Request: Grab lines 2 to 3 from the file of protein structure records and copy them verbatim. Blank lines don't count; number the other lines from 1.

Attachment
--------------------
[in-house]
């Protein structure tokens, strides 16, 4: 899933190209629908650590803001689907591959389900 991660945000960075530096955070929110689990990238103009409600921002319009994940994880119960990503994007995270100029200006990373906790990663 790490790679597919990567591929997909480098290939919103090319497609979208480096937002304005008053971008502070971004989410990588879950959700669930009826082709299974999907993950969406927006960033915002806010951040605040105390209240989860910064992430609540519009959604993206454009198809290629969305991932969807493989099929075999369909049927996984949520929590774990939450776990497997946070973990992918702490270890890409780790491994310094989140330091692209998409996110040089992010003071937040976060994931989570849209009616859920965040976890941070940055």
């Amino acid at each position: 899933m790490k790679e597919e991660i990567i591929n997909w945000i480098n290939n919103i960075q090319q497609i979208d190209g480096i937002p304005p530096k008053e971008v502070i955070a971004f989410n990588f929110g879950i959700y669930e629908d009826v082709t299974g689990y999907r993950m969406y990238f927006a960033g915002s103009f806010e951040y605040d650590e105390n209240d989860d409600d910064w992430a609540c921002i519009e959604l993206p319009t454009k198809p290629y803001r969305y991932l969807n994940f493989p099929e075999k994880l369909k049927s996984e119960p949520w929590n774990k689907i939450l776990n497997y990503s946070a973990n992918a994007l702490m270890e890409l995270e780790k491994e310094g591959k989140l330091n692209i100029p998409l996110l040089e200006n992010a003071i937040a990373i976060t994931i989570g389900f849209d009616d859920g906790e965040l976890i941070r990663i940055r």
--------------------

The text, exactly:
């Protein structure tokens, strides 16, 4: 899933190209629908650590803001689907591959389900 991660945000960075530096955070929110689990990238103009409600921002319009994940994880119960990503994007995270100029200006990373906790990663 790490790679597919990567591929997909480098290939919103090319497609979208480096937002304005008053971008502070971004989410990588879950959700669930009826082709299974999907993950969406927006960033915002806010951040605040105390209240989860910064992430609540519009959604993206454009198809290629969305991932969807493989099929075999369909049927996984949520929590774990939450776990497997946070973990992918702490270890890409780790491994310094989140330091692209998409996110040089992010003071937040976060994931989570849209009616859920965040976890941070940055």
């Amino acid at each position: 899933m790490k790679e597919e991660i990567i591929n997909w945000i480098n290939n919103i960075q090319q497609i979208d190209g480096i937002p304005p530096k008053e971008v502070i955070a971004f989410n990588f929110g879950i959700y669930e629908d009826v082709t299974g689990y999907r993950m969406y990238f927006a960033g915002s103009f806010e951040y605040d650590e105390n209240d989860d409600d910064w992430a609540c921002i519009e959604l993206p319009t454009k198809p290629y803001r969305y991932l969807n994940f493989p099929e075999k994880l369909k049927s996984e119960p949520w929590n774990k689907i939450l776990n497997y990503s946070a973990n992918a994007l702490m270890e890409l995270e780790k491994e310094g591959k989140l330091n692209i100029p998409l996110l040089e200006n992010a003071i937040a990373i976060t994931i989570g389900f849209d009616d859920g906790e965040l976890i941070r990663i940055r």